To refer to this page use:
|Abstract:||Ageism research tends to lump “older people” together as one group, as do policy matters that conceptualize everyone over-65 as “senior.” This approach is problematic primarily because it often fails to represent accurately a rapidly growing, diverse, and healthy older population. In light of this, we review the ageism literature, emphasizing the importance of distinguishing between the still-active “young-old” and the potentially more impaired “old-old” (Neugarten, 1974). We argue that ageism theory has disproportionately focused on the old-old and differentiate the forms of age discrimination that apparently target each elder subgroup. In particular, we highlight the young-old’s plights predominantly in the workplace and tensions concerning succession of desirable resources; by contrast, old-old predicaments likely center on consumption of shared resources outside of the workplace. For both social psychological researchers and policymakers, accurately subtyping ageism will help society best accommodate a burgeoning, diverse older population.|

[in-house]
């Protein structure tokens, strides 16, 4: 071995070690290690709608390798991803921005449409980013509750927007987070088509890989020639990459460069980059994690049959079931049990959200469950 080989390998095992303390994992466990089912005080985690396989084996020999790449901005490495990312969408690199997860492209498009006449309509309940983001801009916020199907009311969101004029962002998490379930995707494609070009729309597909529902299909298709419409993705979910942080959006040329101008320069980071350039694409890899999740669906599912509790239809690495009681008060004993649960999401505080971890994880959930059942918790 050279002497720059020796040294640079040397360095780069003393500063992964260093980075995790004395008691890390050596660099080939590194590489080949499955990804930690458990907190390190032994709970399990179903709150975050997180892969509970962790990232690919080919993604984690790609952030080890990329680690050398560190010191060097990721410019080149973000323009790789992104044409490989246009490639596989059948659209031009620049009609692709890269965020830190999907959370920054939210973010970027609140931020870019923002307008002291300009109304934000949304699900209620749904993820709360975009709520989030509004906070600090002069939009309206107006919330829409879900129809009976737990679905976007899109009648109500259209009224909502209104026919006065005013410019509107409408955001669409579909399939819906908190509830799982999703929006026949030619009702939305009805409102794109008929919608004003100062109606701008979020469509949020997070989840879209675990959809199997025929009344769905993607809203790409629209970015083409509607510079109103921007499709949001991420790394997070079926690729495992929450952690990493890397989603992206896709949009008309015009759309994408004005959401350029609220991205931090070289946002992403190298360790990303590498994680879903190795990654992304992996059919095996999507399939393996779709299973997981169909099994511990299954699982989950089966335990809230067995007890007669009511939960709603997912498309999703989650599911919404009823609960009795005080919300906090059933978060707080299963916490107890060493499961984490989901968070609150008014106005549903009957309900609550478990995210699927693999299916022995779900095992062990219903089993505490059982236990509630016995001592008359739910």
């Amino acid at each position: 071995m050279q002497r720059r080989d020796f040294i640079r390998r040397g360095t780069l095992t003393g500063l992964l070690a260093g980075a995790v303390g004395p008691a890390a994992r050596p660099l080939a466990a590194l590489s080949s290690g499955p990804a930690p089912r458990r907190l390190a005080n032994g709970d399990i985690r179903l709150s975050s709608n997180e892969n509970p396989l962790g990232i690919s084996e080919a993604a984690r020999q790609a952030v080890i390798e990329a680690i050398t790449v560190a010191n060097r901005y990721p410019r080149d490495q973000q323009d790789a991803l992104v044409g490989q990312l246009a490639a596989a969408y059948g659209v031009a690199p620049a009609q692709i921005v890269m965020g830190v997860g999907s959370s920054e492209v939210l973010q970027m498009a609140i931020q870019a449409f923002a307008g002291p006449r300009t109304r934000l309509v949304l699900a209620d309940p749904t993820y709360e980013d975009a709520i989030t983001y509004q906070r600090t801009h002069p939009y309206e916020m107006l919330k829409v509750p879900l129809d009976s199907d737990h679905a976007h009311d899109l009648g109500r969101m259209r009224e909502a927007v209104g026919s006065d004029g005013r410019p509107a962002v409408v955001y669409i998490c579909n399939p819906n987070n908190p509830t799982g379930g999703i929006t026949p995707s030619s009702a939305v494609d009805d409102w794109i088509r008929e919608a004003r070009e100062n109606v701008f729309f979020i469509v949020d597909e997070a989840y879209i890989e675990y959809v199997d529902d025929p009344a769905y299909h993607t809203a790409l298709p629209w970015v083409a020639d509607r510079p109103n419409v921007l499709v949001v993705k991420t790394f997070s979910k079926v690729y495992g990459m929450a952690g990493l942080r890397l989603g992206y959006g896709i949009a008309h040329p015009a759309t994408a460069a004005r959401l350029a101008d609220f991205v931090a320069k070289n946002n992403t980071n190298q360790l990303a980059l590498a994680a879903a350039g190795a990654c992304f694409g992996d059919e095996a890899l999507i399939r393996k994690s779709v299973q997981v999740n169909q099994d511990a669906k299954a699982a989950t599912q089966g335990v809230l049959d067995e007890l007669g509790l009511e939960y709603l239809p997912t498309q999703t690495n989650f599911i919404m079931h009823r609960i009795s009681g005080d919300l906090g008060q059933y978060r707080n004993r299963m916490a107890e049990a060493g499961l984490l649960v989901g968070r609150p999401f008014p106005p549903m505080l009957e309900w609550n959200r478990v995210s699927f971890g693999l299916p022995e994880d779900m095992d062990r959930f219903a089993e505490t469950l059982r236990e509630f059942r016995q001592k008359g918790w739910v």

|Electronic Publication Date:||7-Jan-2013|
|Citation:||North, Michael S, Fiske, Susan T. (2013). Subtyping Ageism: Policy Issues in Succession and Consumption. Social Issues and Policy Review, 7 (1), 36 - 57. doi:10.1111/j.1751-2409.2012.01042.x|
|Pages:||36 - 57|
|Type of Material:||Journal Article|
|Journal/Proceeding Title:||Social Issues and Policy Review|
Items in OAR@Princeton are protected by copyright, with all rights reserved, unless otherwise indicated.